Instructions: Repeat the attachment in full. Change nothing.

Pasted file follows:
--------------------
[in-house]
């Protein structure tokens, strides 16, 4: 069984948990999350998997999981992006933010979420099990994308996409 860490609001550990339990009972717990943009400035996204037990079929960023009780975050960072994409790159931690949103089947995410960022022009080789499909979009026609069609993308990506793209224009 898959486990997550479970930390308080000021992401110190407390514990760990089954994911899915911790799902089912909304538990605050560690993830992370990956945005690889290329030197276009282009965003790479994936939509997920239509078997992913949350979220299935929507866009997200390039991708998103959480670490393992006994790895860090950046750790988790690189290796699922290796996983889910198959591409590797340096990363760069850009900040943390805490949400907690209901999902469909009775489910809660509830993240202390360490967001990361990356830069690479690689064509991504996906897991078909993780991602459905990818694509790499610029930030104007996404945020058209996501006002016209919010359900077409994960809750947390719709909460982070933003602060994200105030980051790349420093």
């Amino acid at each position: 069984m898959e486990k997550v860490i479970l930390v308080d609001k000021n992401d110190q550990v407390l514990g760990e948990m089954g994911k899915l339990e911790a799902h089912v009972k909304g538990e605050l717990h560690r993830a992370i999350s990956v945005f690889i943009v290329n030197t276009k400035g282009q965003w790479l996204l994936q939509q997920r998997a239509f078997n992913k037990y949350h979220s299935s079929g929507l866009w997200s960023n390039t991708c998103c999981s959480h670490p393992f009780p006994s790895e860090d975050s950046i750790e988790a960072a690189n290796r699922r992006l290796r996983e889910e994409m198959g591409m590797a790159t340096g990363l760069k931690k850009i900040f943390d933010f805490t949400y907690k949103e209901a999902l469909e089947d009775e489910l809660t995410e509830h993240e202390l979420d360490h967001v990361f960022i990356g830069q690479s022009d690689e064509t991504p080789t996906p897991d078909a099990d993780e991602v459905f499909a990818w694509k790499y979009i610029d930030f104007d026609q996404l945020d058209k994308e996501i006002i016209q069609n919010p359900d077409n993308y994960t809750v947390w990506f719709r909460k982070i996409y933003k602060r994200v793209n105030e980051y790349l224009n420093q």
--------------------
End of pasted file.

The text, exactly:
[in-house]
């Protein structure tokens, strides 16, 4: 069984948990999350998997999981992006933010979420099990994308996409 860490609001550990339990009972717990943009400035996204037990079929960023009780975050960072994409790159931690949103089947995410960022022009080789499909979009026609069609993308990506793209224009 898959486990997550479970930390308080000021992401110190407390514990760990089954994911899915911790799902089912909304538990605050560690993830992370990956945005690889290329030197276009282009965003790479994936939509997920239509078997992913949350979220299935929507866009997200390039991708998103959480670490393992006994790895860090950046750790988790690189290796699922290796996983889910198959591409590797340096990363760069850009900040943390805490949400907690209901999902469909009775489910809660509830993240202390360490967001990361990356830069690479690689064509991504996906897991078909993780991602459905990818694509790499610029930030104007996404945020058209996501006002016209919010359900077409994960809750947390719709909460982070933003602060994200105030980051790349420093």
């Amino acid at each position: 069984m898959e486990k997550v860490i479970l930390v308080d609001k000021n992401d110190q550990v407390l514990g760990e948990m089954g994911k899915l339990e911790a799902h089912v009972k909304g538990e605050l717990h560690r993830a992370i999350s990956v945005f690889i943009v290329n030197t276009k400035g282009q965003w790479l996204l994936q939509q997920r998997a239509f078997n992913k037990y949350h979220s299935s079929g929507l866009w997200s960023n390039t991708c998103c999981s959480h670490p393992f009780p006994s790895e860090d975050s950046i750790e988790a960072a690189n290796r699922r992006l290796r996983e889910e994409m198959g591409m590797a790159t340096g990363l760069k931690k850009i900040f943390d933010f805490t949400y907690k949103e209901a999902l469909e089947d009775e489910l809660t995410e509830h993240e202390l979420d360490h967001v990361f960022i990356g830069q690479s022009d690689e064509t991504p080789t996906p897991d078909a099990d993780e991602v459905f499909a990818w694509k790499y979009i610029d930030f104007d026609q996404l945020d058209k994308e996501i006002i016209q069609n919010p359900d077409n993308y994960t809750v947390w990506f719709r909460k982070i996409y933003k602060r994200v793209n105030e980051y790349l224009n420093q």